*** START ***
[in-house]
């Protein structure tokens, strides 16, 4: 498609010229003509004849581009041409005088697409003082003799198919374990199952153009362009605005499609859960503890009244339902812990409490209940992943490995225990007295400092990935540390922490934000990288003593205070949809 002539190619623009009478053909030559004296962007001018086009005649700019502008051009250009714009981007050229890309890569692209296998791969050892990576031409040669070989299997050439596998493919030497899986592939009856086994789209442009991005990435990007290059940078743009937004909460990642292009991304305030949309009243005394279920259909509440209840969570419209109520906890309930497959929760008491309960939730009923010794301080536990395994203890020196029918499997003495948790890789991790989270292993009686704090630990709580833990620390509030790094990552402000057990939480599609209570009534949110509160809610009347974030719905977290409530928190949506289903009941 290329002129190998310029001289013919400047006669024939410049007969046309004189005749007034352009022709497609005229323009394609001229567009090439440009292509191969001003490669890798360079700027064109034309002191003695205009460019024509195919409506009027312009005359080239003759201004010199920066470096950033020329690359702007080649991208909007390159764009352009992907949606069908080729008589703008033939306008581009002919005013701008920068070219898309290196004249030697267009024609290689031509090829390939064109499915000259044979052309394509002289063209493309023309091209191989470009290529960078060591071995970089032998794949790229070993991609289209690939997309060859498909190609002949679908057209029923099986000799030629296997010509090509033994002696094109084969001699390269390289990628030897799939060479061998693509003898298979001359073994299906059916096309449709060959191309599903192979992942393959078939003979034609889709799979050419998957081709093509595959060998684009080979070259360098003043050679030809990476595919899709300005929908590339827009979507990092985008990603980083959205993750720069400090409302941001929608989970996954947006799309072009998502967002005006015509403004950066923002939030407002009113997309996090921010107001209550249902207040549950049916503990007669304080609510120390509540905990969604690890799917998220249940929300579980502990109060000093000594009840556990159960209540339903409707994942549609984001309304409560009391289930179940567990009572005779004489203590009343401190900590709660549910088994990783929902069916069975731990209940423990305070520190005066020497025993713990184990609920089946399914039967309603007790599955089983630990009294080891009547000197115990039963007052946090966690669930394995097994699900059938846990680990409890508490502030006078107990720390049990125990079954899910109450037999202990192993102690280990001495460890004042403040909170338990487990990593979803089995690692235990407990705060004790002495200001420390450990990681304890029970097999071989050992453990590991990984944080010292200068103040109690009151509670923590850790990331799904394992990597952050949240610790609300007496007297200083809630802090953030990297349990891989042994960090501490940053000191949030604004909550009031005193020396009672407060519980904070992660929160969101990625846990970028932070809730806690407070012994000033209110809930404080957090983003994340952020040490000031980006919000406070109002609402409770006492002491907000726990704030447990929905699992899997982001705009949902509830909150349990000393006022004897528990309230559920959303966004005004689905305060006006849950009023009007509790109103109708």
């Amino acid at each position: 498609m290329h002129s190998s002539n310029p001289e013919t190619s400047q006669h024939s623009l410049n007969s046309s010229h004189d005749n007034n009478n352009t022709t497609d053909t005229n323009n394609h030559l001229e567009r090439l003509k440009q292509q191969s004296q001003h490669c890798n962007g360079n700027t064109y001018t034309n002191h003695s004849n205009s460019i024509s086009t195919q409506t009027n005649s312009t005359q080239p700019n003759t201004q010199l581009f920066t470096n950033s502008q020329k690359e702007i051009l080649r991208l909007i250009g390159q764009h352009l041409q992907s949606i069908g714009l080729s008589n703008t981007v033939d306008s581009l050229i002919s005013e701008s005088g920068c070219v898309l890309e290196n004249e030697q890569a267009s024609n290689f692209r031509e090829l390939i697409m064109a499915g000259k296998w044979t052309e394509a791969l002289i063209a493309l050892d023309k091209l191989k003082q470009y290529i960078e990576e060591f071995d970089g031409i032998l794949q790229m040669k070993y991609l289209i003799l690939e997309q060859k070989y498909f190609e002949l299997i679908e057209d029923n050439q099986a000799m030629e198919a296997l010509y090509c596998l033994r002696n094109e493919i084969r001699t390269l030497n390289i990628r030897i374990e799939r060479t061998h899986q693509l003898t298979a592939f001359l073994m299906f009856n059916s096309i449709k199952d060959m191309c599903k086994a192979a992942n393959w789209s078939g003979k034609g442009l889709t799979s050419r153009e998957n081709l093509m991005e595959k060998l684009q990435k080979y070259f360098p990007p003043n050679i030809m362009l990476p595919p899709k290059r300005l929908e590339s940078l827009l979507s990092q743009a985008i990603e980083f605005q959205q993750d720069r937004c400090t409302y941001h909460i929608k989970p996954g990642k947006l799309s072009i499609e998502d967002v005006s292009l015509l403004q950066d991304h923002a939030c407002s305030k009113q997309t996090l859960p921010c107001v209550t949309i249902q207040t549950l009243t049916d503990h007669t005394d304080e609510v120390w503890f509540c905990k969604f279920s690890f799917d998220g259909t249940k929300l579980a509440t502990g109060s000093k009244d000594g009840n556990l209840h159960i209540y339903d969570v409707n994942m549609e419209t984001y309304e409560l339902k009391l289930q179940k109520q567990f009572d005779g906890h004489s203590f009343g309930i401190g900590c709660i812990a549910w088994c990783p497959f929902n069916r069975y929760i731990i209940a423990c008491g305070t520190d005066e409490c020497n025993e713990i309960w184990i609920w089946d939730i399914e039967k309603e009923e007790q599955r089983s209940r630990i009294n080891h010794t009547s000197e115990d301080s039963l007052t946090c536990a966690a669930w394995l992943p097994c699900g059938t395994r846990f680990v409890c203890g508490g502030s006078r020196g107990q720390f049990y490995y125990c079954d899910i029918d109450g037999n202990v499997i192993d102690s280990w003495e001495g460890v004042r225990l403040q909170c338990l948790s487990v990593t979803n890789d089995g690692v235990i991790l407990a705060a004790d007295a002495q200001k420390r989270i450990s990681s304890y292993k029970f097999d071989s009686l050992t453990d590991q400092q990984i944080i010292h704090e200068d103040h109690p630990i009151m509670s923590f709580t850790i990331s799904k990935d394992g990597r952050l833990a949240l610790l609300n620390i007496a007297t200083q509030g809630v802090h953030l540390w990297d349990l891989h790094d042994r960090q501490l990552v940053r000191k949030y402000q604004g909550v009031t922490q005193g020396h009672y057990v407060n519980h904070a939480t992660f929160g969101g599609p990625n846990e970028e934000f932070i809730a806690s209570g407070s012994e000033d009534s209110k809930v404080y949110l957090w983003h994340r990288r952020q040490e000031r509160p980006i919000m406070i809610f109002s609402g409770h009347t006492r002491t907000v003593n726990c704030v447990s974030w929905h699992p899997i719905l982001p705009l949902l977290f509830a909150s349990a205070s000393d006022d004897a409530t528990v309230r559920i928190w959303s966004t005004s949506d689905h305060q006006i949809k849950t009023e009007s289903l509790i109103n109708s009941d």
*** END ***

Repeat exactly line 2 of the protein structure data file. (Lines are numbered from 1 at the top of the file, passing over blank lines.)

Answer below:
């Protein structure tokens, strides 16, 4: 498609010229003509004849581009041409005088697409003082003799198919374990199952153009362009605005499609859960503890009244339902812990409490209940992943490995225990007295400092990935540390922490934000990288003593205070949809 002539190619623009009478053909030559004296962007001018086009005649700019502008051009250009714009981007050229890309890569692209296998791969050892990576031409040669070989299997050439596998493919030497899986592939009856086994789209442009991005990435990007290059940078743009937004909460990642292009991304305030949309009243005394279920259909509440209840969570419209109520906890309930497959929760008491309960939730009923010794301080536990395994203890020196029918499997003495948790890789991790989270292993009686704090630990709580833990620390509030790094990552402000057990939480599609209570009534949110509160809610009347974030719905977290409530928190949506289903009941 290329002129190998310029001289013919400047006669024939410049007969046309004189005749007034352009022709497609005229323009394609001229567009090439440009292509191969001003490669890798360079700027064109034309002191003695205009460019024509195919409506009027312009005359080239003759201004010199920066470096950033020329690359702007080649991208909007390159764009352009992907949606069908080729008589703008033939306008581009002919005013701008920068070219898309290196004249030697267009024609290689031509090829390939064109499915000259044979052309394509002289063209493309023309091209191989470009290529960078060591071995970089032998794949790229070993991609289209690939997309060859498909190609002949679908057209029923099986000799030629296997010509090509033994002696094109084969001699390269390289990628030897799939060479061998693509003898298979001359073994299906059916096309449709060959191309599903192979992942393959078939003979034609889709799979050419998957081709093509595959060998684009080979070259360098003043050679030809990476595919899709300005929908590339827009979507990092985008990603980083959205993750720069400090409302941001929608989970996954947006799309072009998502967002005006015509403004950066923002939030407002009113997309996090921010107001209550249902207040549950049916503990007669304080609510120390509540905990969604690890799917998220249940929300579980502990109060000093000594009840556990159960209540339903409707994942549609984001309304409560009391289930179940567990009572005779004489203590009343401190900590709660549910088994990783929902069916069975731990209940423990305070520190005066020497025993713990184990609920089946399914039967309603007790599955089983630990009294080891009547000197115990039963007052946090966690669930394995097994699900059938846990680990409890508490502030006078107990720390049990125990079954899910109450037999202990192993102690280990001495460890004042403040909170338990487990990593979803089995690692235990407990705060004790002495200001420390450990990681304890029970097999071989050992453990590991990984944080010292200068103040109690009151509670923590850790990331799904394992990597952050949240610790609300007496007297200083809630802090953030990297349990891989042994960090501490940053000191949030604004909550009031005193020396009672407060519980904070992660929160969101990625846990970028932070809730806690407070012994000033209110809930404080957090983003994340952020040490000031980006919000406070109002609402409770006492002491907000726990704030447990929905699992899997982001705009949902509830909150349990000393006022004897528990309230559920959303966004005004689905305060006006849950009023009007509790109103109708």